January 21, 2017 – Women’s March on St. Louis

This post is about reflection and a little soapboxing! Please feel free to move on if you don’t want to read this. I will totally get it! All comments are moderated and I will not publish anything hateful. Back to sewing in a couple of days!

First Amendment: Congress shall make no law respecting an establishment of religion, or prohibiting the free exercise thereof; or abridging the freedom of speech, or of the press; or the right of the people peaceably to assemble, and to petition the Government for a redress of grievances.



I’m home from downtown St. Louis and reflecting on what happened today. Earlier this week one of the volunteers for the women’s march dropped by my office and said they had almost 5,000 RSVPs. I was happy to hear it was over 500. When I arrived at the tail end of the march this morning I could see signs for 10 blocks in front of me. It was incredible! Estimates are that 20,000 people showed up in St. Louis. While that number pales in comparison to the numbers in Chicago, Denver, and Washington DC, I have to say I was thrilled.  I live in an almost entirely red state. You can’t throw a rock, so to speak, without hitting someone carrying a gun and and a Jesus bumper sticker. When I told my Mom I was going, she rolled her eyes. It’s a typical reaction in this area, but that broke my heart a little.

For most people, this march was not about denying the Donald his presidency. That is why it was not held on his inauguration day. His sparse crowd showed up in DC on January 20th and we didn’t. This march was about dissenting against all of the hate that has spewed up in this country, headed by the Don, against women, people of color, immigrants, and others. “Make America Great Again” is about putting marginalized groups who received some protections under President Obama back in their places. When was America great for trans people, gay people, people of color, women, indigenous people? It never was.


This is the line up and into the parking garage for the Metrolink at 8am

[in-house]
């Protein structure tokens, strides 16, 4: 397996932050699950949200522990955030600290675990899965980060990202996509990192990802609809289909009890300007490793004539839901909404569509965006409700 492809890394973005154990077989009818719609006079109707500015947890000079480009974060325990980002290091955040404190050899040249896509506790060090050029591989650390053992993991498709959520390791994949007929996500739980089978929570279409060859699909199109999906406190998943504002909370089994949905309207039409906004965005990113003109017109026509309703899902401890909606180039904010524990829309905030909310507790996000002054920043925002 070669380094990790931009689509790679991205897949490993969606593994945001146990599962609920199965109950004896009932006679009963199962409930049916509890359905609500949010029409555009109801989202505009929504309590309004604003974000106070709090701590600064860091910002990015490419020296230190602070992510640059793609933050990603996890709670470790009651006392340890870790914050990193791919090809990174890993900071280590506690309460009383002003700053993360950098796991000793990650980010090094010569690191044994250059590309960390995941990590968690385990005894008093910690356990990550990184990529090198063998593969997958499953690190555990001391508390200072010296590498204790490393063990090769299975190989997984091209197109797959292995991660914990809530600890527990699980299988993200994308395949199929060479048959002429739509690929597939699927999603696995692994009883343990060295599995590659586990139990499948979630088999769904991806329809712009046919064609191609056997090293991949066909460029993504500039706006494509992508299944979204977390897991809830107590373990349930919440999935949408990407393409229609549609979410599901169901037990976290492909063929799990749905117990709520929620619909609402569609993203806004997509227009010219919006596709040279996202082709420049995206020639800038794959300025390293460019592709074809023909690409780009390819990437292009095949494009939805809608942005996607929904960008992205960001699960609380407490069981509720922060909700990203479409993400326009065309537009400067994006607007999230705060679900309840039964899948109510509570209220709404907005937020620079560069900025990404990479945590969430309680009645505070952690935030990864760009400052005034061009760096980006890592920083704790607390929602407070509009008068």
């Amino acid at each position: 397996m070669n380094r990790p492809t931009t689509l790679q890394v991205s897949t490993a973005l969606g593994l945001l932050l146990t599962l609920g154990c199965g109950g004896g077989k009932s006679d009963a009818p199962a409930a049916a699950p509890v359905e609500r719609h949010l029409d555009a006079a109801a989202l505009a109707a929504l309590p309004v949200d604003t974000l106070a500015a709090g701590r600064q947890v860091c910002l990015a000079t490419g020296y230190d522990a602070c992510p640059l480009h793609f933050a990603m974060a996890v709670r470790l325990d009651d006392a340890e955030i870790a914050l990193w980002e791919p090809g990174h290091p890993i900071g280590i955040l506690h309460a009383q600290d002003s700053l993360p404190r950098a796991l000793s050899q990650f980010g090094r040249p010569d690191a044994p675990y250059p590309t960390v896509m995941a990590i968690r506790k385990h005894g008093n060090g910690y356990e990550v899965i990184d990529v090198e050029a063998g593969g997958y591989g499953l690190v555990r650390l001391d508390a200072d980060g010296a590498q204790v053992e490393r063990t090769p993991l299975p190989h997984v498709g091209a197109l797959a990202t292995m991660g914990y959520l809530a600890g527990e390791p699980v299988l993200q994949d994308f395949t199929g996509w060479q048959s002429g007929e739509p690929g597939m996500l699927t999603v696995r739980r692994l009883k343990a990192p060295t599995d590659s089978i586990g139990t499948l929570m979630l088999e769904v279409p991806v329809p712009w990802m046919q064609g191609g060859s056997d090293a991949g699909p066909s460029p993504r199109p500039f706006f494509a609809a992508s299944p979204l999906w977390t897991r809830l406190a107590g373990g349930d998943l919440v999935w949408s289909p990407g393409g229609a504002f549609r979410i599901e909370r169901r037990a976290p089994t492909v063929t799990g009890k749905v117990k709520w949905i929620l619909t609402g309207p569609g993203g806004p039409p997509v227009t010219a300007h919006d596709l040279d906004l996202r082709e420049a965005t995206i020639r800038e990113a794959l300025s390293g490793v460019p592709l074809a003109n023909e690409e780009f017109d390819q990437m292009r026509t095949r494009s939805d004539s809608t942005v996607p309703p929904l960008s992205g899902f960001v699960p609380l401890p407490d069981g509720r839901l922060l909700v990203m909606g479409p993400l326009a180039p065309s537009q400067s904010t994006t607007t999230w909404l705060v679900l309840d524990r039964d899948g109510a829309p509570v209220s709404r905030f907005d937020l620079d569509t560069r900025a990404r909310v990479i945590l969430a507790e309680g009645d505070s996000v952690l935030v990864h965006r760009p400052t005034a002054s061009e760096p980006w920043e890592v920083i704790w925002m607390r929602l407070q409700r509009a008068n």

So I was late and had to run to catch up to the tail end of the march heading towards the arch.


“Those who can make you believe ABSURDITIES can make you commit ATROCITIES”



“I am gay, I am in love, and I am terrified”



Women's March copy

My sign had lines of uteri holding fallopian tubes in solidarity.

My reflections are that I am glad that I went. I almost chickened out a few times. I went alone and I was glad to get to the Metrolink stop and see hundreds of women and men who felt the need to show dissent. It was cathartic and awe inspiring!

Will it change anything? I don’t know. Will there be more rallies? I don’t know. Am I more hopeful? I don’t know. Maybe a little. What I do know is that I have committed myself in a way that I never have before to become more involved in local legislature and city councils. I have also signed up for Daily Action which will text you an issue and phone number to call daily to fight against extremism in America. I have been calling my representatives almost daily. I thought voting was enough of a voice, but now I know it is not.

Update: On the Women’s March Website there are 10 actions to continue our momentum for the next 100 days. I will be printing out postcards and putting them into the mail as well as calling my senators!

Oh, and there is a little bit of sewing after all! After I saw Sew Pretty in Pink’s Pussy hat Project I had to whip one up the night before the march. Pink isn’t really my color so I used an old polka-dotted sweater I had in my scrap pile.

Take care of each other,



Pussy hat!

11 thoughts on “January 21, 2017 – Women’s March on St. Louis

  1. knittysewandsew says:

    I love this! I’m watching the new president from afar (the UK) and am scared about what it all means for the future. Plus we have our own rising intolerance in the UK. It’s awful, it’s shameful and it’s shocking that people STILL have to march to protect their rights. I’m appalled by the risin racism and sexism and homophobia and intolerance that I see and hear but I am utterly grateful that people march. That people are not standing for intolerance. So thank you for marching!

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